Notice for users of AZ521 cell line

We, the RIKEN BioResource Center, regret to inform you that AZ521 cell line (RCB2087) which we have previously provided as a human stomach cancer cell line was most likely to be a misidentified cell line of HuTu-80, a cell line of human duodenal cancer origin of American Type Culture Collection (ATCC). We understand that this misidentification of cell line might cause serious scientific damage. But, it is our hope that the damage is the minimum.

Please do not use AZ521 any more unless you have a compelling reason to keep using the cell line. Unfortunately, neither the depositor nor we have the original AZ521 cell line.

If you have published scientific papers using AZ521 cell line, please let us know. If you need, we will send a letter to an editor of a journal and explain the details of this misidentification.

AZ521 cell line was transferred as a cell line derived from human stomach cancer in 2004 from Tohoku University Cell Bank, one of cell banks in Japan. We had maintained and distributed AZ521 as a stomach cancer cell line since then. Most recently, we received a question from a Japanese scientist whether AZ521 was a misidentified cell line of HuTu-80 distributed of ATCC, similar to the case of AZ521 in Japanese Collection of Research Bioresources (JCRB) Cell Bank. Then, we examined the DNA profiling data of AZ521 in our Cell Bank and in JCRB Cell Bank and those of HuTu-80 (HTB-40) in their respective web sites. The DNA profiling data of AZ521 cell line in RIKEN BRC were completely identical to JCRB’ AZ521 and those of HuTu-80. Considering histories of AZT521 and HuTu-80, we concluded that AZ521 is most likely to be a misidentified cell line of HuTu-80. We decided to stop the provision of AZ521 cell line. The details of this misidentification are described below.

Please accept our sincere apologies and we beg your understanding.

If you want to use any other cell line from our cell bank at this time or in the future, we will provide you a cell line of your choice with free of charge. Please let me know.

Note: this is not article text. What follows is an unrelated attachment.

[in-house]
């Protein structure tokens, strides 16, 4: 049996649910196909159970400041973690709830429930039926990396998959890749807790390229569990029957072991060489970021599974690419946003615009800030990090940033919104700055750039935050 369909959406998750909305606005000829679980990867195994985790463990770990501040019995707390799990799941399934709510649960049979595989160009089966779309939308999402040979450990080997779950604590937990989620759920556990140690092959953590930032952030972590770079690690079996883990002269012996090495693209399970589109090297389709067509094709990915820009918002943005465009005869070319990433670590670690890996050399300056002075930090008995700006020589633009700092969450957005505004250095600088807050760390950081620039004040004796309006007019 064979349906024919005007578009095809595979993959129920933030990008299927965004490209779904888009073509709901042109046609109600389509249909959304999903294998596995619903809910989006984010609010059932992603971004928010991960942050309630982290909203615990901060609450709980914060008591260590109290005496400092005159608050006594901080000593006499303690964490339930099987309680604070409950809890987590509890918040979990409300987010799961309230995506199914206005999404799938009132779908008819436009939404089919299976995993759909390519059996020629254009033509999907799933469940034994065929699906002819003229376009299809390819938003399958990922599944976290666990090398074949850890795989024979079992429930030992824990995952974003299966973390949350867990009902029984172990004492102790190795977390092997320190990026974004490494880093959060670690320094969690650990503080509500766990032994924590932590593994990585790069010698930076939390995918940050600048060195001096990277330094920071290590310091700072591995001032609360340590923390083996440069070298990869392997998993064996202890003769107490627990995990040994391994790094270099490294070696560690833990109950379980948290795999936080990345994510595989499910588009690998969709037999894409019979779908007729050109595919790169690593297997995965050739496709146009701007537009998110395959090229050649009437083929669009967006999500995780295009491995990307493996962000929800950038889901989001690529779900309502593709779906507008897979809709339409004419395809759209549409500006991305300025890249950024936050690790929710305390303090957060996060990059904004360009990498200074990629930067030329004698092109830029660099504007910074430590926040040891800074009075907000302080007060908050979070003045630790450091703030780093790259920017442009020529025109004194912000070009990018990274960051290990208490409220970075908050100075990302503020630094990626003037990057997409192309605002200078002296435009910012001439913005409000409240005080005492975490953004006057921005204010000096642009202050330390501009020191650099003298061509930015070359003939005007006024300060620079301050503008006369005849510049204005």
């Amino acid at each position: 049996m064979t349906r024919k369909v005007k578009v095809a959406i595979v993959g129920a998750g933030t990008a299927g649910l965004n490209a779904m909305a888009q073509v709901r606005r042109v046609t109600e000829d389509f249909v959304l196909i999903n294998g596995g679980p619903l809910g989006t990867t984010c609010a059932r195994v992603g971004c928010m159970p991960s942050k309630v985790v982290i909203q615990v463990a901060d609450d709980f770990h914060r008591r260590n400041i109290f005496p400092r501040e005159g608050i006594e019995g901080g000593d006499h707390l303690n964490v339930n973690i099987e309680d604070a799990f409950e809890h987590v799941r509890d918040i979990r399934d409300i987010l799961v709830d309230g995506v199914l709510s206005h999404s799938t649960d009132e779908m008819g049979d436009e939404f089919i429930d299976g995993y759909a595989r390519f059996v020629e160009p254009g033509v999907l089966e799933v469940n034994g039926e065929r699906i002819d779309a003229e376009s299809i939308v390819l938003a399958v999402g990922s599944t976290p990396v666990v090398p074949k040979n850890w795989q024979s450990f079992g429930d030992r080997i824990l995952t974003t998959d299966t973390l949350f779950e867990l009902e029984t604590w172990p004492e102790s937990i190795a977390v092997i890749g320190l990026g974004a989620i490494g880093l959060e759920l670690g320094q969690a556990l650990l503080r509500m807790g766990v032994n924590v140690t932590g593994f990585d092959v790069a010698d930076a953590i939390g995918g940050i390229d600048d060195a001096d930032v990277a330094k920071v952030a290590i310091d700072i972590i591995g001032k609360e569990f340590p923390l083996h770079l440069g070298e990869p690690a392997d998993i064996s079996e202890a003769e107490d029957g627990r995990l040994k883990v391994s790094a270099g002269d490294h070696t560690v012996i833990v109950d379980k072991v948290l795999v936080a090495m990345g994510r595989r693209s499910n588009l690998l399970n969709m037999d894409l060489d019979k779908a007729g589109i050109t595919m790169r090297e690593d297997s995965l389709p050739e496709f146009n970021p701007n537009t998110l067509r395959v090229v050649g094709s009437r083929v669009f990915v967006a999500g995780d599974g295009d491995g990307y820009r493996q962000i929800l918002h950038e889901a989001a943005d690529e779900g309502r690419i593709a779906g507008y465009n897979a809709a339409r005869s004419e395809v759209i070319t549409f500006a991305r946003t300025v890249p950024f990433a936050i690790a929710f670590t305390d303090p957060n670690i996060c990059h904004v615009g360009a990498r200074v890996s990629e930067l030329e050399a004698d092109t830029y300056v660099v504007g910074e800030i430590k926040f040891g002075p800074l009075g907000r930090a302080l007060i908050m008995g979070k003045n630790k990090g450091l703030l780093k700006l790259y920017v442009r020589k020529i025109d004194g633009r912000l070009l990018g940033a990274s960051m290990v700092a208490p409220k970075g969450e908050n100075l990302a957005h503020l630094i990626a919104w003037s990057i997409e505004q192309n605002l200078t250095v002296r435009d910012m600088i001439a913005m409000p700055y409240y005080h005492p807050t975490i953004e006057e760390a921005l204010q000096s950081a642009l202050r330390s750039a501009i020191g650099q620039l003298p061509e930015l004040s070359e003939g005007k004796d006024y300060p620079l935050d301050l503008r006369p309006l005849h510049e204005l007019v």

We apologize again for sending you a misidentified cell line, although there was no way of knowing the misidentification at the time of distribution. We will do our best to distribute scientific community with authentic cell lines of the highest quality by DNA profiling and by supplying the most updated information regarding cell lines. We ask you for your understanding and continuous support.

If you have any question or request on this matter, please feel free to contact me.

With best regards,

Yukio NAKAMURA, M.D., Ph.D.
Cell Engineering Division (Cell Bank)
RIKEN BioResource Center (RIKEN BRC)

Misidentification of cell lines and STR polymorphism analysis
Cell lines are essential experimental materials in all fields of biology and are used in all kinds of experiments. However, misidentification of cell lines following cross contamination or replacement due to carelessness or inappropriate handling can occur through the routine and frequent use of cell lines. In spite of repeated warning, misidentification continues to occur at an extremely high rate (Ref. 1, 2). In the past, it was impossible to detect misidentification without a high through-put technology to detect differences among a large number of cell lines at the molecular level. Recently, the gene profiling of STR polymorphisms (STR profiling) was developed for forensic investigation and was subsequently established as a powerful method for the analysis of gene polymorphism. The STR profiling has been shown to be an efficient and reliable means of detecting misidentification of human cell lines (Ref. 3). Hence, authentication and standardization of cell lines are now possible using STR profiling (Ref. 4). At the moment, the major cell banks around the world including RIKEN BRC are collaborating to establish a common data base for the results of STR profiling (Ref. 5 and 6), although it is still in the beginning phase. Please refer to the following URL: